Masonry heaters, also known as masonry stoves, kachelofens, Russian fireplaces, Finnish fireplaces, Swedish stoves, tile stoves, contra-flow fireplaces, radiant fireplaces and mass-storage fireplaces have been around in many different forms in almost all ancient northern cultures, from the 7200 year old Kang bed stove in China to the Hypocaust in ancient Rome.
A masonry heater is a device for warming an interior space through radiant heating, by capturing the heat from periodic burning of fuel in a thermal battery (mass) and then radiating the heat at a fairly constant rate and temperature for a fairly long period.
Archaeological digs have revealed excavations of ancient inhabitants utilizing hot smoke from fires in their subterranean dwellings, to radiate into the living spaces. These early forms have evolved into modern systems.
Masonry takes longer to heat than metal; but once warm, the heater will radiate this heat over a much longer period of time and at a much lower temperature than a metal stove would use as the metal is hot only when there is a fire burning inside the stove and for a short time thereafter.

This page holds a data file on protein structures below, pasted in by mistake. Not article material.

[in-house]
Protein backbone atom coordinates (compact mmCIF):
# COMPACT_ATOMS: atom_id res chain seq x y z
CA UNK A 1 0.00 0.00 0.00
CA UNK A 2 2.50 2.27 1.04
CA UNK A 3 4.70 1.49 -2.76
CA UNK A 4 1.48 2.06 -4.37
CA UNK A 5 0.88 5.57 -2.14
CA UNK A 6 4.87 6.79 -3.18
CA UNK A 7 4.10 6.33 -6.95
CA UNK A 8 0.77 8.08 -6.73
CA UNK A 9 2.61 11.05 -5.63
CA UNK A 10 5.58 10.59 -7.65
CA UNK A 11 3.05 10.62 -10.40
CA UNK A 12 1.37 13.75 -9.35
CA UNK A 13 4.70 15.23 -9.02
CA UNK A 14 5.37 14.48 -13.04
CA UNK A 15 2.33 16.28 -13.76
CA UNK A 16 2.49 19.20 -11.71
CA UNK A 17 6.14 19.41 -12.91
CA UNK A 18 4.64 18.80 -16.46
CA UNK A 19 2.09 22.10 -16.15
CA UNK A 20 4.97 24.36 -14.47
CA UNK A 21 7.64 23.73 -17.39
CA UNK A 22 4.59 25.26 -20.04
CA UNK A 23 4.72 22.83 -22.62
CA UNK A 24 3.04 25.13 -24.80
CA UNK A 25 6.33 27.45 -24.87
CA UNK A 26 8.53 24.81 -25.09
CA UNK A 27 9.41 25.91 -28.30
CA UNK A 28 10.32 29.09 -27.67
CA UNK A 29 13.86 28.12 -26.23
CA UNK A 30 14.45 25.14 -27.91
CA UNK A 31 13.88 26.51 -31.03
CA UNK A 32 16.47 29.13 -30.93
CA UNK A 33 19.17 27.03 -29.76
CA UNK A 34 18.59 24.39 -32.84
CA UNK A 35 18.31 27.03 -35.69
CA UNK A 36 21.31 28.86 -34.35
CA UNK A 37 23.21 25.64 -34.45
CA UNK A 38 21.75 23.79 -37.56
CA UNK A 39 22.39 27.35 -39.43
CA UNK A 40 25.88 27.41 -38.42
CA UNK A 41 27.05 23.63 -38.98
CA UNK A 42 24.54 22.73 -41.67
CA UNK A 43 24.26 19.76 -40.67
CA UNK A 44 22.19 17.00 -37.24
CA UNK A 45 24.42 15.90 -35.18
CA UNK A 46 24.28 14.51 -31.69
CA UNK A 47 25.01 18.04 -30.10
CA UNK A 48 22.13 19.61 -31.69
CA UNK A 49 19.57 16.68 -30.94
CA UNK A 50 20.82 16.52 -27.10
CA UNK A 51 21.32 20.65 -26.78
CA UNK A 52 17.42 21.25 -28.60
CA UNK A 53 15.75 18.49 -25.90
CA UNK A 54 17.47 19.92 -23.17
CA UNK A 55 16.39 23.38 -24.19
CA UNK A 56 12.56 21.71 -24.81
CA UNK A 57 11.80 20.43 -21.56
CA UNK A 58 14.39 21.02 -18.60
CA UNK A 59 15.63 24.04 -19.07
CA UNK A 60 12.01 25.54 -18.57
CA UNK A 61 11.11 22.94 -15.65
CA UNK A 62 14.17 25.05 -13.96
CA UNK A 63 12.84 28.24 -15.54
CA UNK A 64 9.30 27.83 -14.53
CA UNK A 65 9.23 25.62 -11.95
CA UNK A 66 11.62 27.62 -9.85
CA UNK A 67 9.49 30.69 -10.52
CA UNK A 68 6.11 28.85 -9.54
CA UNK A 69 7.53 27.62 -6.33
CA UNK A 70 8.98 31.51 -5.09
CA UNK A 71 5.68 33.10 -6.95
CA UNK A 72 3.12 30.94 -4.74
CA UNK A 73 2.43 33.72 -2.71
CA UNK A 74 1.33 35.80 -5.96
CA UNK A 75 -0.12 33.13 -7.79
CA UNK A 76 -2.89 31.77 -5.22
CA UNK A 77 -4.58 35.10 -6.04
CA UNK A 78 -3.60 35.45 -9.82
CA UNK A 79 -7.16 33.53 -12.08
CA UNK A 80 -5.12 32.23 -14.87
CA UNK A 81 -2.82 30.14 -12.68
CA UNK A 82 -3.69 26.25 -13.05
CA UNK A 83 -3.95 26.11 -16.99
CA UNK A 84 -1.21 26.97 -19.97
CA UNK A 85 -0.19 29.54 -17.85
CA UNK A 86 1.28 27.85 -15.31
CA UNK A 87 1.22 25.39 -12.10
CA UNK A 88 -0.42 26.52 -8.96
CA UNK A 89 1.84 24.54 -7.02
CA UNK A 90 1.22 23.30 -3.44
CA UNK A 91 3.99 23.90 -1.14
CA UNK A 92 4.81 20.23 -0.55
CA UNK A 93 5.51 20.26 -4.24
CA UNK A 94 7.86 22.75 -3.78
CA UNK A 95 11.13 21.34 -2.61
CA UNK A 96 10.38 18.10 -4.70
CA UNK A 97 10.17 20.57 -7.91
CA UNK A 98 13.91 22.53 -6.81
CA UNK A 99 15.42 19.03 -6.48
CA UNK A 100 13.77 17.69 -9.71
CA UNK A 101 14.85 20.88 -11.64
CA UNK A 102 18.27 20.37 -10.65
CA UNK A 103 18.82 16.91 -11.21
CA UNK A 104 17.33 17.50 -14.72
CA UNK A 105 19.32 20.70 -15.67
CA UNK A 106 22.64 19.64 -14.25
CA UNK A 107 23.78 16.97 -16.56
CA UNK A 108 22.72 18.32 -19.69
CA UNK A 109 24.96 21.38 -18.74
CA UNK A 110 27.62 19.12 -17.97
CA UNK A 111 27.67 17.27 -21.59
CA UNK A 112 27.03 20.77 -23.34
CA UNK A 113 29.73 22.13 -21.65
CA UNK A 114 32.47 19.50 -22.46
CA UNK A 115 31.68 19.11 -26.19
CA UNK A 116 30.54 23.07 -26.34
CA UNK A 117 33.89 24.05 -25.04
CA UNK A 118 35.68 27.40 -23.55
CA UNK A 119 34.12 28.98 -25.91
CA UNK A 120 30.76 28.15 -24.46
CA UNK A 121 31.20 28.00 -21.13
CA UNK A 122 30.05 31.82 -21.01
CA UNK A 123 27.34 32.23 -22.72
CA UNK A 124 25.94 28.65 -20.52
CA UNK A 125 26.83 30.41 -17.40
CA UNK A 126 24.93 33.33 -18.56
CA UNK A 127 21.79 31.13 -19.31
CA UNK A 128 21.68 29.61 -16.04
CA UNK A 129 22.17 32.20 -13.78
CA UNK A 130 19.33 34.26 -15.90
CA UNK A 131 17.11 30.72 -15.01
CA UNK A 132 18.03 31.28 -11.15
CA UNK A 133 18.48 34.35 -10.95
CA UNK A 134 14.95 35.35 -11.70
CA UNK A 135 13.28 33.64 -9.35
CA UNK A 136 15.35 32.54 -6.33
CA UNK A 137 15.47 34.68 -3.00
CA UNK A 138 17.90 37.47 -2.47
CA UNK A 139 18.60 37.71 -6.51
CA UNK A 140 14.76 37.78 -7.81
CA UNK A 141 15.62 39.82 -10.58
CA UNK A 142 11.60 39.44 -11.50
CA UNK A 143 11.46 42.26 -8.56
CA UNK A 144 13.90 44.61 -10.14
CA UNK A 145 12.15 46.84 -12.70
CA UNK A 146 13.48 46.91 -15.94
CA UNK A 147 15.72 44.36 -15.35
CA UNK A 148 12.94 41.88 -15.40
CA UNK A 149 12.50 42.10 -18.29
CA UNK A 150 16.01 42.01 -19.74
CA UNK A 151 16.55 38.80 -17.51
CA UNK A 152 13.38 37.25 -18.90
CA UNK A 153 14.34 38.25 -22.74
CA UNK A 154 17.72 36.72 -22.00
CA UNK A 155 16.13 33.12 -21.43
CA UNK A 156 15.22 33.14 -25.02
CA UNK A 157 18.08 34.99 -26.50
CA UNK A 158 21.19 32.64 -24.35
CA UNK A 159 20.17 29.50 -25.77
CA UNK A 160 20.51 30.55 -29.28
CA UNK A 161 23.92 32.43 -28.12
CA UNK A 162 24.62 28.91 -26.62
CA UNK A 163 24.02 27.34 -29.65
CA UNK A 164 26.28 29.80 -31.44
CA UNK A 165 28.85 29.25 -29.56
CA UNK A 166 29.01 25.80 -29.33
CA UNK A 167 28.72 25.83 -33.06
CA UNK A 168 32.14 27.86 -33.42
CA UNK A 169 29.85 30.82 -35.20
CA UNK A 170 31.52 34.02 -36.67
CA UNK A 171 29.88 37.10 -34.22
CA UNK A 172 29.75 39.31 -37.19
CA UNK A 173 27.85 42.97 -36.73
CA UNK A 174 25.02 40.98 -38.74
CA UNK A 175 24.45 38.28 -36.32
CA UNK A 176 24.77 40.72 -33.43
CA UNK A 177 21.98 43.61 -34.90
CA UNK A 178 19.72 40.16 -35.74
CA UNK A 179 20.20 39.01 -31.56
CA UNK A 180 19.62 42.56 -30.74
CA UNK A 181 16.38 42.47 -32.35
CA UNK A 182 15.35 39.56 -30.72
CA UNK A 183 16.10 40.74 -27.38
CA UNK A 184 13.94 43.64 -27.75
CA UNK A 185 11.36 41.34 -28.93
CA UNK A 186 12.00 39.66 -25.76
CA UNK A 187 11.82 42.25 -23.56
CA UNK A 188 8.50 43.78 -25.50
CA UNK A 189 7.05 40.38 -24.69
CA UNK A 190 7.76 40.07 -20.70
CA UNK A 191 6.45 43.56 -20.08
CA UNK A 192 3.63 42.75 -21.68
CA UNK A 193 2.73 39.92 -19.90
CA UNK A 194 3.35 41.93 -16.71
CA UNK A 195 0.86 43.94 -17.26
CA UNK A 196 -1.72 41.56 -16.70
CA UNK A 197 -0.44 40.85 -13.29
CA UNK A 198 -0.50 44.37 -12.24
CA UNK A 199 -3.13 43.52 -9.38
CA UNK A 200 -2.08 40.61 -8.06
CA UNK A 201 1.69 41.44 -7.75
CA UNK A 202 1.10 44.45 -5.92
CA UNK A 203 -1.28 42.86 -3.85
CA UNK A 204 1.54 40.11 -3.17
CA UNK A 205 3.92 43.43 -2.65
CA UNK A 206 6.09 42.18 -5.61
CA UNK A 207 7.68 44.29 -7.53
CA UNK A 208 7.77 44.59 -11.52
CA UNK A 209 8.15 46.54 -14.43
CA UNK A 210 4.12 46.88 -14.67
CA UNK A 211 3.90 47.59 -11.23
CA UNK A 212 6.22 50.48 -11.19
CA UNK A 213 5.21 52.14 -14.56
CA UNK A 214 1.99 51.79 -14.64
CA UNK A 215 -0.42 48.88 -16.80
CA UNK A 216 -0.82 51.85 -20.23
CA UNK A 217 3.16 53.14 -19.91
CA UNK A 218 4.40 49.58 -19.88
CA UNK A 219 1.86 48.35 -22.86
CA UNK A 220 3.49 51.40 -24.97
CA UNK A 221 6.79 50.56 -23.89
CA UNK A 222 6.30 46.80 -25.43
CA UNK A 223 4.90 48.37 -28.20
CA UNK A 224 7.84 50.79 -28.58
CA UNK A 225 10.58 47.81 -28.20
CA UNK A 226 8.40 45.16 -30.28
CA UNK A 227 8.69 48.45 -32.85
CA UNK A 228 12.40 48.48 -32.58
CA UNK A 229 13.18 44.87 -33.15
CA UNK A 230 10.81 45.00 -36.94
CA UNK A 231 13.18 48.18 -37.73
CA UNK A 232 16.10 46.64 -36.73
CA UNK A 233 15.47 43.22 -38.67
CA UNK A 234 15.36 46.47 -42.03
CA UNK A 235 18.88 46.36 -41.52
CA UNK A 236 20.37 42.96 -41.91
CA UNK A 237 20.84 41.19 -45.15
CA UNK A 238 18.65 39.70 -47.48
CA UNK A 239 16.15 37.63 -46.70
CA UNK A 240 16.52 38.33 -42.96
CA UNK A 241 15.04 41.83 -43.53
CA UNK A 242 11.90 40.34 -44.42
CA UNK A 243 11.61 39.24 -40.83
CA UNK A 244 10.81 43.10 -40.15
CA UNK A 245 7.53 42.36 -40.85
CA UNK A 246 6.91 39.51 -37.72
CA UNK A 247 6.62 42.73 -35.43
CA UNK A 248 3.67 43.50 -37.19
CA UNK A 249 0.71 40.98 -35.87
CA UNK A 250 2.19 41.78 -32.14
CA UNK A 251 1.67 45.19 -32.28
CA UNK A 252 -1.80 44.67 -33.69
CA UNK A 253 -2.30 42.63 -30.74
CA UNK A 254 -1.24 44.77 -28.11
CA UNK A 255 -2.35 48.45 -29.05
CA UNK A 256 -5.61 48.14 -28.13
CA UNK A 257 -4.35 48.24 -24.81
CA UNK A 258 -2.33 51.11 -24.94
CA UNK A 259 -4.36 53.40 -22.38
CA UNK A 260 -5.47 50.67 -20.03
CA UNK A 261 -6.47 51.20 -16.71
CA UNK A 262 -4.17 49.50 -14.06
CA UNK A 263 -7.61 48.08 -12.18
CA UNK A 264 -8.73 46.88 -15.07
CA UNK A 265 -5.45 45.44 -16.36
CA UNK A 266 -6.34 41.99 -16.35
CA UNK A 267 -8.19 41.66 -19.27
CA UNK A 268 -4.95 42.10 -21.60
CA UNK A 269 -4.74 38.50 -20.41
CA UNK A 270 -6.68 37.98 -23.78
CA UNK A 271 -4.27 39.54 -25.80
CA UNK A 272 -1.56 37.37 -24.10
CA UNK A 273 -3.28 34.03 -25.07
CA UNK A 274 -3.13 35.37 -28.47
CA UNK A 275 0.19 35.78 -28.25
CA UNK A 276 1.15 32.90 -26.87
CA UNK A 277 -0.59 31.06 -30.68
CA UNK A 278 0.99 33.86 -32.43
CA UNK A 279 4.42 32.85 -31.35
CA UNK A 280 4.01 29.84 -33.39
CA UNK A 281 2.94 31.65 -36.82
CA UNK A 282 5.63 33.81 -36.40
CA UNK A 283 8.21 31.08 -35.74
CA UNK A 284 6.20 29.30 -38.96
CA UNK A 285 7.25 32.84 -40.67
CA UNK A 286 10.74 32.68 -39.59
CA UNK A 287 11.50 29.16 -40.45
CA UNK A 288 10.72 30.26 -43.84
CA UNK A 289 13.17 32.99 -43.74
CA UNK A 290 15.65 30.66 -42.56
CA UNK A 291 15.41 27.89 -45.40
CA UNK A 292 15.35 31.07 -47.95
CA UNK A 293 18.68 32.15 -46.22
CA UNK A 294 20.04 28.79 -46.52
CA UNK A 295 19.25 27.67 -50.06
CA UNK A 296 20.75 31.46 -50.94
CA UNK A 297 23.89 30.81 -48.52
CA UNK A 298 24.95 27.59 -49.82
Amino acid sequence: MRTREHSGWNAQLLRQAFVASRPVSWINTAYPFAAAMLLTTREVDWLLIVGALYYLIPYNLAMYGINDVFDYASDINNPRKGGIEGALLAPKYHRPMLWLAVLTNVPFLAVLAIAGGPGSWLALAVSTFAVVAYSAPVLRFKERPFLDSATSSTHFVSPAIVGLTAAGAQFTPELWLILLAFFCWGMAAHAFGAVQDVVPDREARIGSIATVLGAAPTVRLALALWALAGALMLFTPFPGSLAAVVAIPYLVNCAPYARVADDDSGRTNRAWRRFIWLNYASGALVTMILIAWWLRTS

A masonry heater is warmed by fires that burn for a short time, it is mostly the heat stored by the heater’s mass that heats the living space. Both in Europe and in America seating and even beds are occasionally built adjoining the masonry stove. This is possible because the heater’s exterior surfaces remain cool enough to touch safely.
masonry stoves burn hotter than metal wood stoves and their winding maze of flue (baffles) warms the surrounding masonry, which then emits heat for 18 to 24 hours. The temperature can reach over 1000 degrees Celsius inside some masonry heaters (vs 350/400 C. inside a metal stove). At these high internal temperatures, the hydrocarbon gases ignite, leaving very minimal pollution.
When burning wood, about 30% of the generated heat is supplied by the wood solids and 70% of its heat is contained in released gases. If the volatile gases are not fully combusted, they escape as wasted heat and polluting particulate emissions. Igniting and then drawing the heat out of the combustion gases turns almost every ounce of wood into energy.